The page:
When Sega released its final video game system, the Dreamcast, the initial promotional campaign was based on the tagline “it’s thinking.” It didn’t work. Personally, I thought it implied there would be some sort of advanced computing in there to make the artificial intelligence of games much more dynamic. In truth, it was just stupid advertising-ese.
In hindsight, however, the tagline takes on a new meaning. The system (rather, its designers) was thinking … but their mindset was far ahead of where console gaming was at the time.
- It was the first home console with built-in online functionality. Previous game systems (notably Sega’s own Genesis with the “Sega Channel” or the Super Nintendo and Genesis with the third-party XBand modem) were capable of online gaming thanks to attachments, and contemporary (for the time) systems also required first-person attachments to access the internet. As a result, online gaming never really took off for consoles until the the XBOX 360 launched with its focus on the XBOX Live service.
- It had a focus on online gaming. Because game developers could assume customers had the capability of gaming online they were able to build games with a focus on non-local multi-player gaming. Titles such as Outrigger, Phantasy Star Online, and Alien Front Online focused on the multi-player functionality to the detriment of the single-player experience, similar to many current gaming franchises (especially first-person shooters.)
- It had downloadable content (DLC). Again, foretelling a major component of the current generation of gaming’s business models, the Dreamcast was the first console to really feature the ability to add to games with material downloaded from the internet. From extra quests to Phantasy Star Online to additional songs in Samba de Amigo, there were plenty of reasons to take your game online to see what was available. Of course, this was before gaming companies realized that DLC was a goldmine, so all of this material was free.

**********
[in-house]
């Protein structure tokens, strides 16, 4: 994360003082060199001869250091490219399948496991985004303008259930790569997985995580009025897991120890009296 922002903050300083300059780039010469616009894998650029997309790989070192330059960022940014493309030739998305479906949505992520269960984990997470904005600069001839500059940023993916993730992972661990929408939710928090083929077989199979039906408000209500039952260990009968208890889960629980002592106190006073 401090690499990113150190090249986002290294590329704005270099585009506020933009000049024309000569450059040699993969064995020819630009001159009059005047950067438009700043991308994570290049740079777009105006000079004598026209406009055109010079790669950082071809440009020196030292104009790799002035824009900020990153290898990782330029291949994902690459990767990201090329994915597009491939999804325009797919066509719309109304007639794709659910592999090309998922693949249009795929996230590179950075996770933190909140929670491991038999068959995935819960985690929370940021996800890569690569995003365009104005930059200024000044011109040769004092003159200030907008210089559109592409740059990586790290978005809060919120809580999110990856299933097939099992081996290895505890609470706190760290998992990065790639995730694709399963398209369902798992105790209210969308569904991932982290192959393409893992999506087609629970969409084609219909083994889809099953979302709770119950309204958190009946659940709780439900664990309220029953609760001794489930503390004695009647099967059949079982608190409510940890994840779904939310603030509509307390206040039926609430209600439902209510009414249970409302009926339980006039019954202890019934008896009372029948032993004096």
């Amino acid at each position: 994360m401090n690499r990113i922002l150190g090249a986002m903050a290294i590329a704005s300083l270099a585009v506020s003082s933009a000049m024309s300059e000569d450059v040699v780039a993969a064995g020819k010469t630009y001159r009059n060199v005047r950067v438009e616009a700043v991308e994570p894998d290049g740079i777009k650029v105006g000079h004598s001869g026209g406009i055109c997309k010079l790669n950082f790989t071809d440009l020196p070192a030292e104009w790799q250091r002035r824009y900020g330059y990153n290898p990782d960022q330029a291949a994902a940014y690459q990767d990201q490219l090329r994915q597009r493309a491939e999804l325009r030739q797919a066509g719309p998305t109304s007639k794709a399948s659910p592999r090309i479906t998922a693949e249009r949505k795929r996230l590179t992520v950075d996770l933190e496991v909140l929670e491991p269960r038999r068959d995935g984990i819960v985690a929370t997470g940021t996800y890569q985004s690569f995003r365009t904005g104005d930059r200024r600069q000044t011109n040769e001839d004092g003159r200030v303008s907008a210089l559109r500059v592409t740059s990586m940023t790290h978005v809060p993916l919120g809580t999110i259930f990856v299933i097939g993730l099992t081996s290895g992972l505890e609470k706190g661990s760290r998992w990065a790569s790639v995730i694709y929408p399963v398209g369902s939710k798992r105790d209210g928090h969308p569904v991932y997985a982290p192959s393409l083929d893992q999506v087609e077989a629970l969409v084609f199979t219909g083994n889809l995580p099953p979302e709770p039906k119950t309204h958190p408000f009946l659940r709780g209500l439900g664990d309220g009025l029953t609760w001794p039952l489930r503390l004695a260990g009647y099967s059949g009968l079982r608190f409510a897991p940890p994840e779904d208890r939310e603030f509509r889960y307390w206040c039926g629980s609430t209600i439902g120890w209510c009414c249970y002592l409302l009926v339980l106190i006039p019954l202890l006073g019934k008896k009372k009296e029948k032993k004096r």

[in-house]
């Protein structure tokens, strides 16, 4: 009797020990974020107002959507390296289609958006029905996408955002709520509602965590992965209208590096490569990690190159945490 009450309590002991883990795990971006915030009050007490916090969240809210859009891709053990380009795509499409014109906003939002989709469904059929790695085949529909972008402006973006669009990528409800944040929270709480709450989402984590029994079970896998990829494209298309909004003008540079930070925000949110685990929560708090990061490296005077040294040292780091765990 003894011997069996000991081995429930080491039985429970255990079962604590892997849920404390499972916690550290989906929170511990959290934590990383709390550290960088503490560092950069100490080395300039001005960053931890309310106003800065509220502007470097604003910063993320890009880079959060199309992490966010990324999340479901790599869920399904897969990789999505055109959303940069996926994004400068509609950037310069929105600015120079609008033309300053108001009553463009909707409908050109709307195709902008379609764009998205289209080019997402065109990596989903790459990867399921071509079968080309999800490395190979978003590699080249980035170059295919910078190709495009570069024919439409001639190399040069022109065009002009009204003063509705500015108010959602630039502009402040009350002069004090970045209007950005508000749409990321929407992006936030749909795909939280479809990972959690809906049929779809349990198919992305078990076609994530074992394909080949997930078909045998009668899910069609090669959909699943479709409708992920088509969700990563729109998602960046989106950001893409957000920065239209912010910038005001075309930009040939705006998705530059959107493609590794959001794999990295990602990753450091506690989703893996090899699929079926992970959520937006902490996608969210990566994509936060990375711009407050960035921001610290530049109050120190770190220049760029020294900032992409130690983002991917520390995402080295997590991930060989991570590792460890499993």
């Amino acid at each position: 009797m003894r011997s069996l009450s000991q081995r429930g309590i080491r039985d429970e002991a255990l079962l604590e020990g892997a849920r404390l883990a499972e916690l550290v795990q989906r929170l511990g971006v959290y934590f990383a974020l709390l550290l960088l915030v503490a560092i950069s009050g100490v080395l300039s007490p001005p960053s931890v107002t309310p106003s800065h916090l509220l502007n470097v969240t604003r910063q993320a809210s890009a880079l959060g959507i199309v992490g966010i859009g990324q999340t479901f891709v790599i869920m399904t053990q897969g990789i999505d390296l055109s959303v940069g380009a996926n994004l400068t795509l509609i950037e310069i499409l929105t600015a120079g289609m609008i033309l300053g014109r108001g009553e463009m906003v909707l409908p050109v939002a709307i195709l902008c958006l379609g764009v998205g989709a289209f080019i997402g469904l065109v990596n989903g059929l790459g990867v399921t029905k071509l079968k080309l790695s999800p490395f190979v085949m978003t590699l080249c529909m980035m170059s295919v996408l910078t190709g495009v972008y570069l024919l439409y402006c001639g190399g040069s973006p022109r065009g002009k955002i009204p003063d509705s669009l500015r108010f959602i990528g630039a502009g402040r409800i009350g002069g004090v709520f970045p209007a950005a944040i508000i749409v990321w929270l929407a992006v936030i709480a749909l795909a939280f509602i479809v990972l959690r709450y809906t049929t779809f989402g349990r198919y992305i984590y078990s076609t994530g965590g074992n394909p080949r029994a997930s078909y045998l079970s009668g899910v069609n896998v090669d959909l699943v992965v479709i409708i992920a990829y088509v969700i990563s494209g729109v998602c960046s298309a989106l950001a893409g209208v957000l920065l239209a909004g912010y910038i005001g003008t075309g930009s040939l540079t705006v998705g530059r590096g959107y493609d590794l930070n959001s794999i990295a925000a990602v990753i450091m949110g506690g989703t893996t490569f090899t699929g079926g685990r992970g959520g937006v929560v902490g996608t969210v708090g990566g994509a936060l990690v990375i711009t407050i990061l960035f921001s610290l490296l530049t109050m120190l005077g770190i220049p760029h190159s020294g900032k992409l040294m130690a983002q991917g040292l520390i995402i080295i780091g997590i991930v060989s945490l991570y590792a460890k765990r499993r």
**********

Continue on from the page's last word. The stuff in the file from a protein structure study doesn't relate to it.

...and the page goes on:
But what got me thinking about the Dreamcast recently? It was the recent E3, with Nintendo’s continued promotion of the Wii U and the coverage it garnered. Some video gaming blogs talked excitedly about the possibility of playing console games on a screen that was separate from the main display, as well as the ability to play a portion of the game on the portable device and have it affect the main game. You see, the Dreamcast already experimented with these ideas.
- The Visual Memory Unit (VMU) attachment. The Dreamcast required a separate device to save game data. This was common practice at the time (although the first XBOX had a built-in hard drive.) Unlike the PS2 and Gamecube’s memory cards, however, the memory unit plugged into the controller and doubled as a separate screen (don’t get too excited, it was a single-color LCD with 48 x 32 resolution.) There weren’t a lot of games that made use of this feature during gaming, although football games allowed players to pick their plays using the second screen so that you could keep it a secret from your competitors. There were, however, several games that allowed you to download minigames to the VMU–which was playable outside of the controller thanks to a watch battery–and play them away from the main console. Often, activity in the minigames would have some impact on the main game once you sycned them back together.
Poor Sega, they were pioneers in console development … unfortunately they were using strategies that were going to win the console war six years in the future.